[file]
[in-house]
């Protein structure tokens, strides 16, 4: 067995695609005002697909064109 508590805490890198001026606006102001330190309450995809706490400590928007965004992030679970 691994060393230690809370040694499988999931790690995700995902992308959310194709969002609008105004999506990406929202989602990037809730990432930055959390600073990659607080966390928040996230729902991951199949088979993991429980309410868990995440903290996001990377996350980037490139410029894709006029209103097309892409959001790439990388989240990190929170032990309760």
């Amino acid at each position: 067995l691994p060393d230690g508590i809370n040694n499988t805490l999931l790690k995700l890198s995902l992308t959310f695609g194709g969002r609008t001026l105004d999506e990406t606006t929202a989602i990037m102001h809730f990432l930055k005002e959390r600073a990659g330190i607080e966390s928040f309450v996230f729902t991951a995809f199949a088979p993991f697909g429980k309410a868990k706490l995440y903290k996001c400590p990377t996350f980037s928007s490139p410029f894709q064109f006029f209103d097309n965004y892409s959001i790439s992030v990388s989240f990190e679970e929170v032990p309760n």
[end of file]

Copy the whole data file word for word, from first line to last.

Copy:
[in-house]
């Protein structure tokens, strides 16, 4: 067995695609005002697909064109 508590805490890198001026606006102001330190309450995809706490400590928007965004992030679970 691994060393230690809370040694499988999931790690995700995902992308959310194709969002609008105004999506990406929202989602990037809730990432930055959390600073990659607080966390928040996230729902991951199949088979993991429980309410868990995440903290996001990377996350980037490139410029894709006029209103097309892409959001790439990388989240990190929170032990309760």
């Amino acid at each position: 067995l691994p060393d230690g508590i809370n040694n499988t805490l999931l790690k995700l890198s995902l992308t959310f695609g194709g969002r609008t001026l105004d999506e990406t606006t929202a989602i990037m102001h809730f990432l930055k005002e959390r600073a990659g330190i607080e966390s928040f309450v996230f729902t991951a995809f199949a088979p993991f697909g429980k309410a868990k706490l995440y903290k996001c400590p990377t996350f980037s928007s490139p410029f894709q064109f006029f209103d097309n965004y892409s959001i790439s992030v990388s989240f990190e679970e929170v032990p309760n």